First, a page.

6 Weeks / Credit Bearing

Writing at the College Level (6 weeks, 6 credits) *CLOSED*

Sat. June 30 & Sun. July 1 Mandatory Move-in & Orientation 

Class runs July 2 – August 10, 2018 

The Summer College Writing at the College Level program is for high school students who have a strong interest in writing and want to take college-level, credit-bearing courses at Syracuse University. Students are required to take WRT 104 Introduction to College-Level Writing and one Liberal Arts & Sciences elective.

In WRT 104, students will learn about the study and practice of writing processes, including critical reading, collaboration, revision, editing, and the use of technologies. The class focuses on the aims, strategies, and conventions of academic prose, especially analysis and argumentation. The goal of the course is to foster growth in writers by engaging in collaborative strategies to understand and compose complex texts.

Summer College Writing Program students must select a second course from the 2018 Liberal Arts & Sciences course list. Classes are typically two hours long, Monday through Thursday. Students normally choose to select an elective course that is scheduled from 10am-noon or 2-4 p.m.

This course does not substitute for WRT 105.

WRT 104, Introduction to College-Level Writing is often recommended as the elective course for Summer College Public Communications students.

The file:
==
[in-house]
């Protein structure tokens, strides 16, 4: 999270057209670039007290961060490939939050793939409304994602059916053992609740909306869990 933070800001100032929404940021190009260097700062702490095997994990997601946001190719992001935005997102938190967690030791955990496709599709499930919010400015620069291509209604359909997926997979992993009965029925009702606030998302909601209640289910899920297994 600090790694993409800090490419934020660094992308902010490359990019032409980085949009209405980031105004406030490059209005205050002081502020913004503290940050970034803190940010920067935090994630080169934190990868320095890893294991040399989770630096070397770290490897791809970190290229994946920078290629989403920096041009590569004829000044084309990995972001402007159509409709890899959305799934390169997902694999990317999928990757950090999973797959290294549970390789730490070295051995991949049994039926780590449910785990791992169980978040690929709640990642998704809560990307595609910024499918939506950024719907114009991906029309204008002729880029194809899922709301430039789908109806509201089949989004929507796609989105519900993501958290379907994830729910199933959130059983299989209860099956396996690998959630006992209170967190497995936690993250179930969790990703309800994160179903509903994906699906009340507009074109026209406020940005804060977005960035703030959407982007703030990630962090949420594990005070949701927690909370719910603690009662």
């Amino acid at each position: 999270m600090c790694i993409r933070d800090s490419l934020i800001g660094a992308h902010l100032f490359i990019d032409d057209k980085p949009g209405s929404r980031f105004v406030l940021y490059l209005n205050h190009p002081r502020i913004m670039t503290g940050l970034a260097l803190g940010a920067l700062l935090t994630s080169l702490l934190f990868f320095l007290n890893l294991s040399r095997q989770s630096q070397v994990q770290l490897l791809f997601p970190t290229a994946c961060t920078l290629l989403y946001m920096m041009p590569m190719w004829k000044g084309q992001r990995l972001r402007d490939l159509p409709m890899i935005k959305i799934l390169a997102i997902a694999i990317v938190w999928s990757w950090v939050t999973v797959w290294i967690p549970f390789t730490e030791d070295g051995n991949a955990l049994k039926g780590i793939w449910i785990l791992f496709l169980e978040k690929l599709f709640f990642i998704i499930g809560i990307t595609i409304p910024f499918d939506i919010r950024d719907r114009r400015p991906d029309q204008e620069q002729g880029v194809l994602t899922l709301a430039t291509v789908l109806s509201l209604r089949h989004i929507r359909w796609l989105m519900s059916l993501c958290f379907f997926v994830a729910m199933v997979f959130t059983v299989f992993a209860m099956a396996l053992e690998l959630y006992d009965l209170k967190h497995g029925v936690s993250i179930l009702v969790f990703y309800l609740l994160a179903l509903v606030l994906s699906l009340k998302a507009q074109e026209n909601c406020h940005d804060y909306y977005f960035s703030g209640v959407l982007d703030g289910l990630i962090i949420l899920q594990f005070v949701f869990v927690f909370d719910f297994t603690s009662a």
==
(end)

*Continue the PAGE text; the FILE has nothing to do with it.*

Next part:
Students enrolled in Media Literacy, Popular Culture & Democracy are required to take WRT 104 as their accompanying course.


*Students must be rising Juniors or rising Seniors to take this program (exceptions may apply).


Program Costs:

Please visit our program costs page for more detailed information.

*Program rates are subject to change and will be approved by the board of trustees in March.


About the Department of Writing Studies, Rhetoric, and Composition
This course is offered by the department offers a minor and a major in writing and rhetoric, with courses in digital writing, professional writing, public writing, creative nonfiction, advanced argument, peer consulting, and various courses in rhetorical traditions like African American rhetorics, rhetoric and identity, and rhetoric and literacy. The department is also home to a nationally ranked Ph.D. Program in Composition and Cultural Rhetoric and a professionally staffed Writing Center.